Questions and intrigue, Olivia Pugh
From the Cutting Room of Barney Kettle
Kate De Goldi
From the Cutting Room of Barney Kettle is a loveable, New Zealand children’s/young adult’s book which is written in a unique style by Kate De Goldi. It is about the life of the young and very extraordinary Barney Kettle. A hint on the back cover gives away that the story is being told by an older man from his hospital bed, which gives this story even more of an intriguing touch.
Barney is an aspiring film director and a bit of a megalomaniac as everyone tells him. With the help of his intelligent, younger sister, Ren, they run a film company called “Kettle Productions” which creates short, 15 minute movies. Thanks to Barney’s big personality and ego, things don’t always go to plan and his actors and actresses don’t always play along – much to Barney’s frustration. This book tells the story about Barney and Ren as they embark on their biggest and best movie, which is all about the untold story of the Christchurch High Street.
While making their movie, Barney learns to appreciate the street and community even more and enjoys listening to the stories told by his elders. Life takes an even more interesting turn when mysterious zines about unusual characters start popping up wherever he goes. The envelopes carrying the zines are all addressed with the word “YOU” on the front and come from an anonymous and extremely secretive author.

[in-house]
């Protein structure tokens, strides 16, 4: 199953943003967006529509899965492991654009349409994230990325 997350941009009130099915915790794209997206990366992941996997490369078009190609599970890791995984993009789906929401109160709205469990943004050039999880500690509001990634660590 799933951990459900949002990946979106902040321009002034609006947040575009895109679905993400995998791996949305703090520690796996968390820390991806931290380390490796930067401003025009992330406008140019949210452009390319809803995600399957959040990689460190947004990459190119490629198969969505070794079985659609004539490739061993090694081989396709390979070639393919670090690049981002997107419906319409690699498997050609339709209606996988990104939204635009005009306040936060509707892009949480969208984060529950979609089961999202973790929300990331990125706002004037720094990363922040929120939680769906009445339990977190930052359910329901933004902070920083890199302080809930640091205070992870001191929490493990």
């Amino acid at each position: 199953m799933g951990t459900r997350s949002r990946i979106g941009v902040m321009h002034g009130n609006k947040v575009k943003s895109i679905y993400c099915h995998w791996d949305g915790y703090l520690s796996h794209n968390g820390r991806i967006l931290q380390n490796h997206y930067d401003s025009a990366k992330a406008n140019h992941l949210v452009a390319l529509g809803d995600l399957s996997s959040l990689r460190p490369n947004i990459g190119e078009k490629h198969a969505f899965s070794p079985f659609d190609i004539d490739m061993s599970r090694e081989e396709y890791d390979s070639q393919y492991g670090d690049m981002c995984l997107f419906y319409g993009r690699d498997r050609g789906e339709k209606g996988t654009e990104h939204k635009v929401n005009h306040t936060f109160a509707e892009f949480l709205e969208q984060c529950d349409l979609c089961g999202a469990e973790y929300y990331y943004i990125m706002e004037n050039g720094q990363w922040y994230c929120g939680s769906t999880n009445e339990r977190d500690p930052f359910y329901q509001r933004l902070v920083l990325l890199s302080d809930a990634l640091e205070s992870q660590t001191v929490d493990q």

Reading this book fills you with lots of questions and gets you wondering about all sorts of things: how will Barney finish the movie? Will he become a successful film director? Who is leaving these zines all over the place? Most importantly, how will it all end?
I found this book to be a great read and was very engrossing. It is probably more directed to mature readers aged around 13+, as some of the wording is quite advanced. It is also hard to get your head around all of the twists and turns that the story takes. Otherwise, a highly recommended book.
Olivia Pugh is year 8 at St Benedict’s School, Wellington.
The review keeps a nice focus on the theme of story-telling in the novel, by describing all the kinds of authors in the book: the narrator in his hospital bed, Barney and Ren making their movies, the people of the High Street telling their stories to them, and the mysterious author of the zines. The review has a theme, just as the book does.
Editor’s note: Close